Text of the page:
Confirmation bias in Great American Cities

One of the notable side effects of not building cities the way Jane Jacobs suggested is that many North American cities are designed not for people on foot but for people in cars. Instead of local neighborhoods which, of necessity, provide for all the basic needs of a population and are thus innately diverse, people drive to places that interest them, to meet people that interest them, and bypass the people and things that don’t interest them. People in the sprawling burbs and zoned areas of great American cities often don’t know their own neighbours but gather in self reinforcing cliques where, in a city of sufficient size, it is possible to find people that share all sorts of interests, including the sinister and unsavory as well as the positive and affirmatory. Intricate social networks of place are replaced by sets of people and things that relate to our needs and interests: networks within those do emerge, but they are networks of affinity. Ghettos in cities hardly matter any more as we can ghettoise our own lives by skipping the limitations of location through the use of vehicular transport. It’s an exaggeration, sure, but it’s a tendency that becomes ever greater, ever more self-reinforcing because of thoughtless planning.

On the Internet have mostly built our networked spaces like those great American cities, but we have added some new flavours to the mix. Confirmation biases arise when we engage in social networks with (mostly) only those we already know (our nets) or those who share an interest (our sets) or those engaged in collaborative activities (our groups). We create sites for our courses, sites for work, sites for hobbies, and so on. On our desktops or other forms of collecting information and feeds, our news sources can and do become more personalised, tailored to our interests and focusing our attention on what we already focus our attention on and, because the Internet is vast, there is always something to meet ever-more more refined and specific interests, usually a Google search away. Much of the time we see what we want to see, engage with whom we want to engage about things we want to engage about. If someone is boring us, we will not cause offence by ceasing to pay attention because, mostly, they will not know we have stopped listening.

I once built a little play space called Dwellings that was an attempt to reintroduce the succession of eyes found in the diverse and thriving neighbourhoods of which Jane Jacobs wrote so eloquently and that can still be found in many parts of the world, and even parts of a fair number of North American cities. A cross between a collaborative browser, a MUD and a shared bookmarking system, it attempted to apply the dynamics of thriving city district to a web site. I was pleased with the concept even though the actual environment worked terribly the moment more than a handful of people came by. However, more than that, I have come to realise that it could not ever work as I had hoped. On the Web, you are a gesture or mouseclick away from anywhere. Constraints of a site are only an issue if you have to engage with it but, on a site that you do not have to navigate your way around, the obvious way to bypass constraints is to go somewhere less constraining. But, if it is a site with which you have to engage then it is just another of those isolated spaces that we go to for some reason, seldom a space that we pass through because we are on our way somewhere, so it is unlikely to result in the rich diversity necessary to break out of a set-oriented or net-oriented self-reinforcing view of the world.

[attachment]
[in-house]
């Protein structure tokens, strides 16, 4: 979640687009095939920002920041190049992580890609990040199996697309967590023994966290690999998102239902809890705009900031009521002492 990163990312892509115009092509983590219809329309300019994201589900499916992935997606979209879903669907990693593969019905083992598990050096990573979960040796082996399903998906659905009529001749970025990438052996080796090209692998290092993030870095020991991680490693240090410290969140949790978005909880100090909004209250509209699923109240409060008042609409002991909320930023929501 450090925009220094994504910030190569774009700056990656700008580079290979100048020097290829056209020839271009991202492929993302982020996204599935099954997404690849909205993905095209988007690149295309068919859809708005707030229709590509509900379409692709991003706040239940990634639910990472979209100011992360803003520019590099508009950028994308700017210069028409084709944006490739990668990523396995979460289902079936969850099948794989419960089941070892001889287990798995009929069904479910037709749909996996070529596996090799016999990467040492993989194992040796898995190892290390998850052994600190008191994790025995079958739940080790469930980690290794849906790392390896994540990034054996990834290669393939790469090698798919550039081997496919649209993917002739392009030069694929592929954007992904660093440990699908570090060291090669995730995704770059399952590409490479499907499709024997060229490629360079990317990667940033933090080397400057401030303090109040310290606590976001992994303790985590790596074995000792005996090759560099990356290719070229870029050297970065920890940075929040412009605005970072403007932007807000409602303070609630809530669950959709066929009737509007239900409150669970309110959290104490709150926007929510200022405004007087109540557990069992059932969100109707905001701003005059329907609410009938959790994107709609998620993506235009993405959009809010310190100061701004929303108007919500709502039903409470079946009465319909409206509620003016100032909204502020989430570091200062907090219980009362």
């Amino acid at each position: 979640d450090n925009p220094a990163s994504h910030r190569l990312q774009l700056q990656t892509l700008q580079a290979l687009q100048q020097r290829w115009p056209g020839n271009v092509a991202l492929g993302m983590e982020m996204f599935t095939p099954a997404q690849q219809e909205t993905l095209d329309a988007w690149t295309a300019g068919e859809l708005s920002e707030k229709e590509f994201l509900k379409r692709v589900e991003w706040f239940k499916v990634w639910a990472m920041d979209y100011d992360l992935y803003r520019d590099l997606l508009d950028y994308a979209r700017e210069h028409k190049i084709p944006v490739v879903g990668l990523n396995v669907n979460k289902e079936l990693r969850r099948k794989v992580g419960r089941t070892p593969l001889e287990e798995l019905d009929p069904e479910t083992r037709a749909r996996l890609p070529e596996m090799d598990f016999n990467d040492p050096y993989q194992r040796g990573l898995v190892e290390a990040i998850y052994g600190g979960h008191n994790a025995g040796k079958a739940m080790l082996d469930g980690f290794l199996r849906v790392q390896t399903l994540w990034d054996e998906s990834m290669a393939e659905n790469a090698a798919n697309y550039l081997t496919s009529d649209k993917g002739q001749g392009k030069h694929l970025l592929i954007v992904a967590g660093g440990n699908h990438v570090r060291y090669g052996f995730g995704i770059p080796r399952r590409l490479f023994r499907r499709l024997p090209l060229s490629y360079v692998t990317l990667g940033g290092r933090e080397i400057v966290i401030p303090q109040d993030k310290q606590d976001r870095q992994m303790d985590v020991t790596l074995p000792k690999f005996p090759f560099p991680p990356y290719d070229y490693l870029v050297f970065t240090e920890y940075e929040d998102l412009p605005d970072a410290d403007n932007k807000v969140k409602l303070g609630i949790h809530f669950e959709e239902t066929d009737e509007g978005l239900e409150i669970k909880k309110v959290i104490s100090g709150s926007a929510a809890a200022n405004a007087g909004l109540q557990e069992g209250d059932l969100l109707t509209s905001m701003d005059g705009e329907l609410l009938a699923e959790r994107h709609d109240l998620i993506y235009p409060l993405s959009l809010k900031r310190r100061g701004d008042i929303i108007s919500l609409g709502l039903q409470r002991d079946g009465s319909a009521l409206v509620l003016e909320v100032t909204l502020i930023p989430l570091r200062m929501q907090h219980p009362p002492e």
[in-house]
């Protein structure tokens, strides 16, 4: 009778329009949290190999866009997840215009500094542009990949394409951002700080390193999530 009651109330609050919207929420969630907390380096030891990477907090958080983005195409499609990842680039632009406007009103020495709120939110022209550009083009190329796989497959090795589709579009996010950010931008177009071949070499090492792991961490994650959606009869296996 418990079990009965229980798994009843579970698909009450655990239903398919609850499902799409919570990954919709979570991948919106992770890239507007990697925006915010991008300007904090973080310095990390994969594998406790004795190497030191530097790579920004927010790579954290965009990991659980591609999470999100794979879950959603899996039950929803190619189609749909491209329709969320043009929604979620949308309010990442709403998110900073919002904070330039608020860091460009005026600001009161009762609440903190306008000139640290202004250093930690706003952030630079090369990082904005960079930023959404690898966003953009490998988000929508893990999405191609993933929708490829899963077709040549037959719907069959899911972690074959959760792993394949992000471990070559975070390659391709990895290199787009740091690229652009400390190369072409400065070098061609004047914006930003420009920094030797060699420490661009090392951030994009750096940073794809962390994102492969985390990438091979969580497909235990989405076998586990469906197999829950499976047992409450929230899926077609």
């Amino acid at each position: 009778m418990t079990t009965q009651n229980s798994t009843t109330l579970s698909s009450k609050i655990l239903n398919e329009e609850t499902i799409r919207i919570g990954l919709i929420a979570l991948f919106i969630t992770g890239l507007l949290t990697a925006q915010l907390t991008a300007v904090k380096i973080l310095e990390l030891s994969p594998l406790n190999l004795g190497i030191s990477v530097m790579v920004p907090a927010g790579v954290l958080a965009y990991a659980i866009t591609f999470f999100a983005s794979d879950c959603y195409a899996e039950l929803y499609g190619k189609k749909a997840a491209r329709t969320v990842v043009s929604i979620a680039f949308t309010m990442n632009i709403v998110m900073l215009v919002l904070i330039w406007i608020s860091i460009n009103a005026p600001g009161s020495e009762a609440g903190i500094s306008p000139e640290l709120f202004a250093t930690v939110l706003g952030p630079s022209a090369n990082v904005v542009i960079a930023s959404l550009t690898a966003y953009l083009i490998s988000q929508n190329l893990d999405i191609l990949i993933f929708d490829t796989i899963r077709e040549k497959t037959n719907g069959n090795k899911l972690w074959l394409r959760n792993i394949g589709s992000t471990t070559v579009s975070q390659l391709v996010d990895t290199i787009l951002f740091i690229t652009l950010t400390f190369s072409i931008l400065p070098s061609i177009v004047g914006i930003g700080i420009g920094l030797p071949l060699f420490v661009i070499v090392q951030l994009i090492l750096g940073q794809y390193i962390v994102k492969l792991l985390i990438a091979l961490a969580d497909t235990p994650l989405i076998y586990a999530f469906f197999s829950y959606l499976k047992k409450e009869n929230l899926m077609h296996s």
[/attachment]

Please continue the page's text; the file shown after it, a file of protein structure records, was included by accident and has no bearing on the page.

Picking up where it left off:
I’m not sure that there are any neat solutions that employ common technologies. Finding ways to reintroduce ourselves to our communities of place would help. Similarly, if we build more virtual spaces that have more diversity, then there is a greater chance of serendipity and movement between social forms and milieus, but it is hard to imagine that will become sufficiently ubiquitous as a design ethic to stop the tide as the whole point of specialised spaces is that people know what to expect and that’s why they are there. I quite like what happens in some popular aggregators like Pulse, that do make it easy for one to filter and shape things to one’s liking, but that also provide pre-built feeds that are more like a traditional newspaper, with consequent opportunities for border-crossing. However, if there is too much variation, then we will probably stop using them: given the choice between something that shows us things we like because they are like us and things that we may occasionally like but mostly don’t, most of us will follow the things we like.

Or perhaps, as one of the literacies of this networked age, we should nurture and cultivate the skill of deliberately opening ourselves to serendipity. For instance, maybe we should all follow one link every day that has no apparent interest to us, or subscribe to a random feed (some sites like Boing Boing are not far from that already). In the long run, to paraphrase Mcluhan’s paraphrasing of Churchill, we are the shapers of the tools that shape our lives.

I am a professional learner, employed as a Full Professor and Associate Dean, Learning & Assessment, at Athabasca University, where I research lots of things broadly in the area of learning and technology, and I teach mainly in the School of Computing & Information Systems. I am a proud Canadian, though I was born in the UK. I am married, with two grown-up children, and three growing-up grandchildren. We all live in beautiful Vancouver.

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